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From Site Selection magazine, November 2009

Perfect Match

Siemens executives, along with state and local officials, break ground on the new nacelle plant in Hutchinson.

Kansas lures a nacelle plant.


ansas ranks third behind North Dakota and Texas in wind energy potential among U.S. states. It also ranks 11th in wind project installation and was fourth in the amount of wind power capacity that was installed during 2008, according to American Wind Energy Association figures.

So, that logically puts the Sunflower State on the short lists of wind power equipment manufacturers. But until this year, a major manufacturer had not found its way to the state. That changed when Siemens Energy announced in May that it would build a nacelle assembly facility in Hutchinson, a city of about 42,000 about 40 miles (64 km.) northwest of Wichita.

Siemens broke ground this fall on a 300,000-sq.-ft. (27,870-sq.-m.) factory to build nacelles, the huge shells that sit on the top of wind towers and house the inner workings of a wind turbine. Plans also call for an adjacent 90,000-sq.-ft. (8,361-sq.-m.) repair facility. Gray Construction of Lexington, Ky., is the general contractor.

The Hutchinson facility, to be located on a 108-acre (44-hectare) site, will be the first occupant of the Salt City Business Park. It also will be part of a growing global manufacturing network for Siemens, which entered the wind market in 2004 when it acquired Danish firm Bonus Energy. The plant, which will serve the Americas region, will employ 400 at full capacity. Its annual output will be 600 nacelles, enough to aid the generation of 1,500 MW of wind energy.

Siemens anticipates shipping the first nacelle from the factory in December 2010. The nacelles that are made at the Hutchinson facility will be used for the company's 2.3-MW wind turbine product family. Siemens currently ranks third in the U.S. wind market and sixth globally.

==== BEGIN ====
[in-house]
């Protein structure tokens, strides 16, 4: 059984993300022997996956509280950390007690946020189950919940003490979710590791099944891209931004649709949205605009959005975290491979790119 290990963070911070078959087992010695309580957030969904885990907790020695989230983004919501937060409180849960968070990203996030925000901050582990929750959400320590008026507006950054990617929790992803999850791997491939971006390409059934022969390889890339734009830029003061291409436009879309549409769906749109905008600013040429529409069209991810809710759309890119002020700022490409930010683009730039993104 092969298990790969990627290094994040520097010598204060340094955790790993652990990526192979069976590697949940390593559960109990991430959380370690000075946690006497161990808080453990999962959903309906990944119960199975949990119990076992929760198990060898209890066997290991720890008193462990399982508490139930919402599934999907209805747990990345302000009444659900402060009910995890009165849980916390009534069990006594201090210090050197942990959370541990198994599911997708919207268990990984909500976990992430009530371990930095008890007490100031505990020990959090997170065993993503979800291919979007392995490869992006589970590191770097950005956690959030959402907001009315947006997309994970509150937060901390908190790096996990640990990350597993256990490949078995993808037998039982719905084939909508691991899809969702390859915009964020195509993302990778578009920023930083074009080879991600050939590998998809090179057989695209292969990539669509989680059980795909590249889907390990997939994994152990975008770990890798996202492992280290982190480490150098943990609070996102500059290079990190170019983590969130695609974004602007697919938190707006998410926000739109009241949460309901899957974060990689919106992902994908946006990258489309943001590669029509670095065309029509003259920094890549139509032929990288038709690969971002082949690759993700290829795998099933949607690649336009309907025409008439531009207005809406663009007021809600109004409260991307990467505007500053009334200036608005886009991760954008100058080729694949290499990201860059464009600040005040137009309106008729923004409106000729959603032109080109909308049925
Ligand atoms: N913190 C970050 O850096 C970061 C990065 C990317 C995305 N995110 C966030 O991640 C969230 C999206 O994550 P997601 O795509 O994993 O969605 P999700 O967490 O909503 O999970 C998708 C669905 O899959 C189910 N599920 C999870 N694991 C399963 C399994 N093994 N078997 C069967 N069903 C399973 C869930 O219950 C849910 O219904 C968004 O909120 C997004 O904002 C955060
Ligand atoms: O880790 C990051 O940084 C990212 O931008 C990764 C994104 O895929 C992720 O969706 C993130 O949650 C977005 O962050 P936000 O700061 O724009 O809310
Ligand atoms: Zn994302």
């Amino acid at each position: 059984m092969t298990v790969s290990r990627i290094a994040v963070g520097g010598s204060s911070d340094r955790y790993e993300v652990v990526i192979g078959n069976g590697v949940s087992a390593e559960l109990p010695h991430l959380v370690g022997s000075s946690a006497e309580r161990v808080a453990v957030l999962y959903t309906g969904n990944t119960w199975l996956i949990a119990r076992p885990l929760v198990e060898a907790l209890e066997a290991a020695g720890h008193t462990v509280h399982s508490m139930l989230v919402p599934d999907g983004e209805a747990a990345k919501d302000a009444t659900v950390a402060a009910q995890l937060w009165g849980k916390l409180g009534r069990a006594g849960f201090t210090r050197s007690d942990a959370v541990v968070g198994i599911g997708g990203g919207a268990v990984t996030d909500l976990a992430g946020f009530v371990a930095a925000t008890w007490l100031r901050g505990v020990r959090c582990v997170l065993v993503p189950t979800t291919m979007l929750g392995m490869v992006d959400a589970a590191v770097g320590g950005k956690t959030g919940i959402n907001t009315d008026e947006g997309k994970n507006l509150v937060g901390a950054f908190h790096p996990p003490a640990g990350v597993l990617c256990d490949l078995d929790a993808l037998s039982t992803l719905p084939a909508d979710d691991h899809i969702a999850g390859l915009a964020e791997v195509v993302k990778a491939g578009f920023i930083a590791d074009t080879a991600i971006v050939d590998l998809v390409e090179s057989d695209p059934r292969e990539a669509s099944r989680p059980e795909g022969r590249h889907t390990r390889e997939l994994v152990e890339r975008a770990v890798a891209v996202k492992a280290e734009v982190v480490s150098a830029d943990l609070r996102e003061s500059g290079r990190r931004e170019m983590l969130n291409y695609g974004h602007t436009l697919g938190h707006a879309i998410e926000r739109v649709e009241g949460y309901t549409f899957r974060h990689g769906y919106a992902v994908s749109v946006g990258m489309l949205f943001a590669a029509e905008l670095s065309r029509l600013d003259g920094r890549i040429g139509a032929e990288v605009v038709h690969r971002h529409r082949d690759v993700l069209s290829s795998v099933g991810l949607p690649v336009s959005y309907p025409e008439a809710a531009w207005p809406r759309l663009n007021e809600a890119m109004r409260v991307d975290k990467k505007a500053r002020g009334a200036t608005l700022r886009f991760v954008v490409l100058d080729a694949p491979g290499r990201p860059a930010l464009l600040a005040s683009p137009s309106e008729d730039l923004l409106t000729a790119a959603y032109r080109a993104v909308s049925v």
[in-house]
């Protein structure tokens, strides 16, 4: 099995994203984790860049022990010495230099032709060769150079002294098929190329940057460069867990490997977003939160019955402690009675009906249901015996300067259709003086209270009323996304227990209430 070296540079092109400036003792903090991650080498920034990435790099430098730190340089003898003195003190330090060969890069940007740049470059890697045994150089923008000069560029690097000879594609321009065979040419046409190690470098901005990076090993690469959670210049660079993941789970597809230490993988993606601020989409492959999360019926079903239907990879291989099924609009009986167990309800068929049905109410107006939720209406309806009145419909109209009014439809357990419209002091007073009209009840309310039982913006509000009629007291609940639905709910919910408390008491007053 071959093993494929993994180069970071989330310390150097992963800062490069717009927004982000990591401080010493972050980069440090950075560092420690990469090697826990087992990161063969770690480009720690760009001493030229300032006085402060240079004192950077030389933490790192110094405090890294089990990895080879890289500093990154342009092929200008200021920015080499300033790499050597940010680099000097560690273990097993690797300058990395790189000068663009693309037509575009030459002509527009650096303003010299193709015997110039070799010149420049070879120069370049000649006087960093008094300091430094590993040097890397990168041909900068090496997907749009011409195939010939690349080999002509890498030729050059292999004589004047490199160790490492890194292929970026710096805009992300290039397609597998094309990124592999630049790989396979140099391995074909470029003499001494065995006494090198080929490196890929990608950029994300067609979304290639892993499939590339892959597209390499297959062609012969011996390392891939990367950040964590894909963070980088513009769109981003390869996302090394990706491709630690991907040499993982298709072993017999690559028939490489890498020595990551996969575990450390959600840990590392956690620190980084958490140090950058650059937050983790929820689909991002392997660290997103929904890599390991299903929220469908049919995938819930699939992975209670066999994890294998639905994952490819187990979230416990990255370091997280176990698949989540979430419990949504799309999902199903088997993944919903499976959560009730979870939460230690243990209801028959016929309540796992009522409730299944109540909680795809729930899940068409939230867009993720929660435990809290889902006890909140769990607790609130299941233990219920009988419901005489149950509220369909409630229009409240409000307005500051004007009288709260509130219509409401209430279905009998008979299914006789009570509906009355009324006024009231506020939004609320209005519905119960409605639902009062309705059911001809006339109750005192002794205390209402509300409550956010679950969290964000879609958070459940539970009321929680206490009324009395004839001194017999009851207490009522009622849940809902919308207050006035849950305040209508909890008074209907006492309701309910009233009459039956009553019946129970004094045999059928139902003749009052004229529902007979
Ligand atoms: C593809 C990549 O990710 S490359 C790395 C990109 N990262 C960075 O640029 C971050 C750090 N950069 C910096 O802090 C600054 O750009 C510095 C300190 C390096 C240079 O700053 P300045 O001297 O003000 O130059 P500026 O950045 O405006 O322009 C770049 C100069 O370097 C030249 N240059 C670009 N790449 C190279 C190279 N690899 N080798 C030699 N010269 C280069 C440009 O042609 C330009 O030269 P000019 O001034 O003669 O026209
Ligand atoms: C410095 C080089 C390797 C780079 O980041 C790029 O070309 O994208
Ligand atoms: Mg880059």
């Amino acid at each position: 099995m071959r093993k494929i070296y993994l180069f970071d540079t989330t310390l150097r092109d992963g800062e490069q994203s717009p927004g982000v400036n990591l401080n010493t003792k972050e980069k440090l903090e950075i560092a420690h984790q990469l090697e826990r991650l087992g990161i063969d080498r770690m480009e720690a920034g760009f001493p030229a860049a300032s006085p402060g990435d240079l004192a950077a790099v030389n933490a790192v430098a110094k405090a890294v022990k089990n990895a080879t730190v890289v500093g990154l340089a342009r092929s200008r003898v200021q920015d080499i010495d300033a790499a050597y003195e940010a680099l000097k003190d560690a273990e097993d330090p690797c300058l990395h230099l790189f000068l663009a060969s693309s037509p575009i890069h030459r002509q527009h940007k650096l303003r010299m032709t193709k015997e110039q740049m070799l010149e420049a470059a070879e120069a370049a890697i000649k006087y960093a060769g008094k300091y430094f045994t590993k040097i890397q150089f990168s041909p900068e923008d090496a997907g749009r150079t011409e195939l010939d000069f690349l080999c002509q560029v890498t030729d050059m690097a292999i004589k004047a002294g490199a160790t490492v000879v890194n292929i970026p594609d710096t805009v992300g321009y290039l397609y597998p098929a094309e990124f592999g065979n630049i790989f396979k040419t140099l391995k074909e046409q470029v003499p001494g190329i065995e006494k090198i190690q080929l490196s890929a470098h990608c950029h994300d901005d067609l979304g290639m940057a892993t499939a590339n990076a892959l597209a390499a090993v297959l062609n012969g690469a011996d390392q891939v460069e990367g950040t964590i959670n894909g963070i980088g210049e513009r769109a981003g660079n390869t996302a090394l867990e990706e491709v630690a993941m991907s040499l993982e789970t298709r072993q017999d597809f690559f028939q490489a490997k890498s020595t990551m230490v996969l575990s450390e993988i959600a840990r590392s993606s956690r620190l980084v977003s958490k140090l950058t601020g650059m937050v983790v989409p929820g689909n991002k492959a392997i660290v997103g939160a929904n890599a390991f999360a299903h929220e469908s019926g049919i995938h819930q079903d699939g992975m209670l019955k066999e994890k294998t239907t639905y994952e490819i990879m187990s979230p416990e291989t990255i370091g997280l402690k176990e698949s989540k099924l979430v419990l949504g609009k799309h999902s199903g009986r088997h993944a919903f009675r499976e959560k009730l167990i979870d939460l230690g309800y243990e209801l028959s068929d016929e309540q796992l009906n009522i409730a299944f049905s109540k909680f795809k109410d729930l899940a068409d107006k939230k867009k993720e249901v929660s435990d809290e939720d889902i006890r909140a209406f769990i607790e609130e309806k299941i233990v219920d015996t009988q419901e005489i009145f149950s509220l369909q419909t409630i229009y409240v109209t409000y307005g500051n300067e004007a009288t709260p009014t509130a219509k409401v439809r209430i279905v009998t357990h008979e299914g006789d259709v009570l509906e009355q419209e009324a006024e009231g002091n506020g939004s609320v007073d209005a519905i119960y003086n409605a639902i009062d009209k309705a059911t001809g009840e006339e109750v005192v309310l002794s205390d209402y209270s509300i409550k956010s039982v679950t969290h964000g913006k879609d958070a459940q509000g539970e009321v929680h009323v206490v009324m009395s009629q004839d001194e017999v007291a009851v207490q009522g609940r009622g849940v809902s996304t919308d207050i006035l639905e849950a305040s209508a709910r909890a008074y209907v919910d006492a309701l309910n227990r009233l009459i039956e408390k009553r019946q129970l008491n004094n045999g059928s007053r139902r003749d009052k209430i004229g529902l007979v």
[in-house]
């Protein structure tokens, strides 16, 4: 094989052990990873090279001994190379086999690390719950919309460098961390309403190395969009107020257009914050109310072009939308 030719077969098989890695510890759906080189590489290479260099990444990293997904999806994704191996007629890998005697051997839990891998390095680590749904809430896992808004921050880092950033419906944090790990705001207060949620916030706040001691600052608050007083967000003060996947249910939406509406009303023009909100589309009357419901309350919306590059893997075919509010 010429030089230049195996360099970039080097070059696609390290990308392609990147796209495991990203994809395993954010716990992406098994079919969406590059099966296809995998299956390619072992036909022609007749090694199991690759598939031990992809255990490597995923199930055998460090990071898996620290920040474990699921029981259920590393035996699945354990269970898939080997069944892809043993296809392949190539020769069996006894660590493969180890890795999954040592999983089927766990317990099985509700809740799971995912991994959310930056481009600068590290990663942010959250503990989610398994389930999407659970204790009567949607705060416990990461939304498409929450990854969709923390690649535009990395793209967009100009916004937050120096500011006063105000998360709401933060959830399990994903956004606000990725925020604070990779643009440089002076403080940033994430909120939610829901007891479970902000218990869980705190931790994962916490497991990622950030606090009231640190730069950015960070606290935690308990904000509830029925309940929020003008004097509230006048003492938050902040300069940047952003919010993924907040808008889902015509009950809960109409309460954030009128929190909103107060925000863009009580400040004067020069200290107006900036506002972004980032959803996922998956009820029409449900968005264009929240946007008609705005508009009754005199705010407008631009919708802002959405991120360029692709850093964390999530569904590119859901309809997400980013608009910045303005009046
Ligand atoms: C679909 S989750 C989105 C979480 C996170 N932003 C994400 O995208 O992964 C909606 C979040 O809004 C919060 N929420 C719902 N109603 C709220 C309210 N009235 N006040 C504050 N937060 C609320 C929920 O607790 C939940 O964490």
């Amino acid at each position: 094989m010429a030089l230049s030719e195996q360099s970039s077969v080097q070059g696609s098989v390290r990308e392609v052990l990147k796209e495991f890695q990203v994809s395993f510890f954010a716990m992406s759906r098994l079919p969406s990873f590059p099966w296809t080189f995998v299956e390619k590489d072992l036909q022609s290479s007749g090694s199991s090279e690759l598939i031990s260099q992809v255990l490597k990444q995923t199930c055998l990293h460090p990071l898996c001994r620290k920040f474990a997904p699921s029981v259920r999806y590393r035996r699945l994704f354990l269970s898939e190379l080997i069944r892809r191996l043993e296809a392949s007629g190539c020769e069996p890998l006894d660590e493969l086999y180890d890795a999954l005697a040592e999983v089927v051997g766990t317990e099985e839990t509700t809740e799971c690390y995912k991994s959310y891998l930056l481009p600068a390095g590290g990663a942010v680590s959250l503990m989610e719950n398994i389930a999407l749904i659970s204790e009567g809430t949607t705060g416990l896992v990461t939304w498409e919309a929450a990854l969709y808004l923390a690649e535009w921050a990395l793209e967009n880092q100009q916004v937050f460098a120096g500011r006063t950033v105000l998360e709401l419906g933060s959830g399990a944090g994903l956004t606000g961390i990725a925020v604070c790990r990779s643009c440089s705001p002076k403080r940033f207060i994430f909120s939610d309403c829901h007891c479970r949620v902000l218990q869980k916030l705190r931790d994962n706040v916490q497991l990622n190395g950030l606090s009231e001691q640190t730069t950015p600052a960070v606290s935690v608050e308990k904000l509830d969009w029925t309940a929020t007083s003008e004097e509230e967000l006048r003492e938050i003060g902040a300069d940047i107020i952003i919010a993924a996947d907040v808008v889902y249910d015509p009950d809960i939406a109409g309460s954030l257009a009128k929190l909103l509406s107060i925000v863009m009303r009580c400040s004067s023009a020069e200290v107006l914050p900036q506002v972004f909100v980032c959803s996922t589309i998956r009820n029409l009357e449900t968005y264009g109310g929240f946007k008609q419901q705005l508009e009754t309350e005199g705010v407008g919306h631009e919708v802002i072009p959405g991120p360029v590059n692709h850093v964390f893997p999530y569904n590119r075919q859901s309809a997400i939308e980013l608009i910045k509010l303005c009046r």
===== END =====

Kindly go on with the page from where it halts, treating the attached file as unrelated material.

Due to the huge size of nacelles, logistics and location are always among the main considerations for siting a manufacturing facility, says Kevin Hazel, head of supply chain management for Siemens Energy's Americas Wind Power business unit.

"When we began looking for site, we knew we wanted to service the biggest portion of the wind market most efficiently," Hazel say. "We plotted the wind market and used industry data to map that market for the next 10 years."

That research led to the consideration of more than 80 sites in Kansas, Nebraska, Iowa and a small portion of Missouri. After assessing sites for distribution costs, costs of doing business, and the "build-ability" factor, Hazel's team narrowed its focus to one site each in Kansas, Nebraska and Iowa.

"At that point, we took a team of eight people with expertise in different areas such as human resources, operations and transportation. We held daylong meetings at each location in each discipline. The team used a ranking system to develop a score for each location.

"After all of that, we had a good comparison," Hazel says. "The beauty of America is that there are so many good sites and so many attractive, buildable locations with good incentive packages. It's a joy to be part of a group that is responsible to pick a site because you have such great options."

Gut Feeling Weighed Heavily

"Once we had the list of finalists, we considered some intangibles such as a gut feeling, the quality of people and the cooperation we saw between local officials, and we chose Kansas," says Hazel. "It was a combination of a classical site selection process and an awful lot of gut feeling."

State and local incentives also played a big role, Hazel says. These include tax abatements and $1.7 million from the American Recovery & Reinvestment Act for construction of a rail spur to the business park.